Nearly every year for the past half dozen to a dozen years has been labeled The Year of Linux on the Desktop. Does that mean the free operating system will displace Windows and the Mac? Nope. In fact, not much will change despite the declaration.
The reality is this. As of 2019,Linux is almost everywhere already. Android OS is based on Linux. Windows will get a built-in Linux kernel. Chrome OS notebooks will get Linux apps, too; at least, an easier to find and use Linux inside the OS.
That leaves Apple as the lone Linux holdout. Will that change this year?
First, the Mac and already runs nearly any version of Linux you want; Windows, too, of course, and both together at the same time while running macOS if you want. So, in a way Linux is already on the Mac’s Desktop.
Second, for now iOS remains the only holdout of substance and with about a billion iPhone and iPad users, what’s the need for Linux anyway? What would Linux do for iPhone and iPad that iOS doesn’t already provide? For most users, not much.
What Linux brings is a rock solid server class operating system with high security, but for desktop users (and notebook users) not much else. Windows and macOS have far more applications of a higher class of capability than exists for Linux, so other than the privacy and security capabilities, most people have little to no need for anything Linux.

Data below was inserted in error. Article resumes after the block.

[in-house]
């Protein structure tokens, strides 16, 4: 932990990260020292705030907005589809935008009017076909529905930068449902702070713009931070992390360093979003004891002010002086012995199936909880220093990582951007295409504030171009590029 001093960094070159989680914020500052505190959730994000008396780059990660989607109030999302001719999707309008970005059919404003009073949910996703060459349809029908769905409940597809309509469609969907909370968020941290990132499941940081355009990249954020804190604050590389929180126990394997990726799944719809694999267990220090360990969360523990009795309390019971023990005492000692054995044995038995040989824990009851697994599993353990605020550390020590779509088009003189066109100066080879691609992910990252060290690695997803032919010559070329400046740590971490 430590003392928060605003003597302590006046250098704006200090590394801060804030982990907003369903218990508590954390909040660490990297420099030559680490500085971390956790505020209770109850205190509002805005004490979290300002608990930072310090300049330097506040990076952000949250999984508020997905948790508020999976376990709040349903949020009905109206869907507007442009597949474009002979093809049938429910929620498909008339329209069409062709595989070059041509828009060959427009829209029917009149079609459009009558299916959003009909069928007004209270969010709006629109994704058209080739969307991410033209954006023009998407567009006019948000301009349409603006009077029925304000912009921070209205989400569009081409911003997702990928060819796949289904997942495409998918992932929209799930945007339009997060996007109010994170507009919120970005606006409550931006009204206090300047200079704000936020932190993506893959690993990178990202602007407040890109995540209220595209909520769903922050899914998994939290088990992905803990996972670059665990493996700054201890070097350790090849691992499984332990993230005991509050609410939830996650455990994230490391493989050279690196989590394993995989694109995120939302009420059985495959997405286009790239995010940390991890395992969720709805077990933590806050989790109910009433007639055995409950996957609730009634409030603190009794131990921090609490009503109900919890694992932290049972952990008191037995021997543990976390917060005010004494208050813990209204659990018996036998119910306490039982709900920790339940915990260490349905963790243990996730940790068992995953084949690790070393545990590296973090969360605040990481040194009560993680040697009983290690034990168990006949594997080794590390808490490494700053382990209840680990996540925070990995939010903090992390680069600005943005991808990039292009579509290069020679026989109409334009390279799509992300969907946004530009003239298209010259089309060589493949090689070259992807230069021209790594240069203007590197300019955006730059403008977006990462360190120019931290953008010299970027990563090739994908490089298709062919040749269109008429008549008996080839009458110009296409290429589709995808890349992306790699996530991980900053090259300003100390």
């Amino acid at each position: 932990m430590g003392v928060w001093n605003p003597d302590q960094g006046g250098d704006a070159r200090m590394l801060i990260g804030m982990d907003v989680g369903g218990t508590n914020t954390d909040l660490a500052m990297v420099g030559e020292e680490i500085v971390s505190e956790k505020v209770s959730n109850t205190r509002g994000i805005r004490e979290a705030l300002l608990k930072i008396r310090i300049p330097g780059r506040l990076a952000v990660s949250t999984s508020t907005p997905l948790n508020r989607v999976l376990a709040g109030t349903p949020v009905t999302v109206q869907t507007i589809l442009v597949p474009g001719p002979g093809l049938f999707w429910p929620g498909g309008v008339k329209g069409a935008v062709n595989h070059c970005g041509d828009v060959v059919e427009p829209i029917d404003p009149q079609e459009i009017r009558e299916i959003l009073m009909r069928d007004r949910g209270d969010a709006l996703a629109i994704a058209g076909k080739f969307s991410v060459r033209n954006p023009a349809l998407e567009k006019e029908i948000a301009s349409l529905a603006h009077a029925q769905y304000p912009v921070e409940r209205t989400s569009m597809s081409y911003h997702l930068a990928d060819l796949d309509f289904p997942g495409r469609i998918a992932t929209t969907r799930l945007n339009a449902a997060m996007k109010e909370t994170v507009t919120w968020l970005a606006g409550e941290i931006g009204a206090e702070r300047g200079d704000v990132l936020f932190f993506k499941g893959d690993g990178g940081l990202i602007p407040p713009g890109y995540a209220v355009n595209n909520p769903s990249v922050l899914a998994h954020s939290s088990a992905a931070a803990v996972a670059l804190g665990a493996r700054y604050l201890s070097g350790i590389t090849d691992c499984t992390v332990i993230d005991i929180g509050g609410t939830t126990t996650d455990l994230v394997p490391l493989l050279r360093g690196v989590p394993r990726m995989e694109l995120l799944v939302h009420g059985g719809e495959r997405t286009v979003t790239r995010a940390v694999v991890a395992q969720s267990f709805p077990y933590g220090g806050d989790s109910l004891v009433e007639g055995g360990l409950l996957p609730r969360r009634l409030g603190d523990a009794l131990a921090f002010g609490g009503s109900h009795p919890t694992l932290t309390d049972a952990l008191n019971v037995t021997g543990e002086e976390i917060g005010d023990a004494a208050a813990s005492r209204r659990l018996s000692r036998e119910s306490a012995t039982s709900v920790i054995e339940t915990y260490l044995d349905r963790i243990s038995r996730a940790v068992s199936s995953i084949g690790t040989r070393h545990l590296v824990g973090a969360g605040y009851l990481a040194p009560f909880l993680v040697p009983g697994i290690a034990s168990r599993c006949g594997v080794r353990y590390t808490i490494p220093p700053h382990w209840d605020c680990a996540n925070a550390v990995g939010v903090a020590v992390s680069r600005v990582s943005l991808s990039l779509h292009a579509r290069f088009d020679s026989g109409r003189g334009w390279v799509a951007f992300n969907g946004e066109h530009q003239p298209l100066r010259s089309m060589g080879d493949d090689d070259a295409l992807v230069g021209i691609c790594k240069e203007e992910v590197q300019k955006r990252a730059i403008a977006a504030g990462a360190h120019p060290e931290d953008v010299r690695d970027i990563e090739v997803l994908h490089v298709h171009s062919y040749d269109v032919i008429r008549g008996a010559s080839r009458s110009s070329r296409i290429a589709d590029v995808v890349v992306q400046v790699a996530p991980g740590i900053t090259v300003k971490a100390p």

Still, I admit to enjoy the option to show off macOS by running Windows in one window and Linux in another– all at the same time. But for what purpose?
I see two reasons, both simple, and neither one tied to the great unwashed masses of Windows PC users, Mac users, or even Google Chromebook users.
The first is what I call the geekiness factor. Nearly any desktop or notebook Linux version is good for the basics and little else. Browser, email, music, and command line. Yes, there are other applications available but they pale in significance to those available for Windows and Mac users, and even those are substantially less in number to iOS apps.
The second is what I call the special use factor. Some may have a need for a different level of security than offered by Windows or macOS, and perhaps specialized applications made only available for Linux (sorry, can’t think of one offhand), but if you love the command line interface (I cut my computing teeth on CP/M and an Osborne 1 back in the day) then Linux is the way to go, even if something similar exists for Windows PC users and inside the Mac with macOS’s CLI.
So, let’s get this over with. 2019 is The Year of Linux on the Desktop. Finally. Notebooks, too. But it means almost nothing because as good as Linux has become– polished and secure and easier to update– it remains clumsy and cluttered relative to Microsoft’s Windows and Apple’s macOS.
Still, you can get your geek on for free.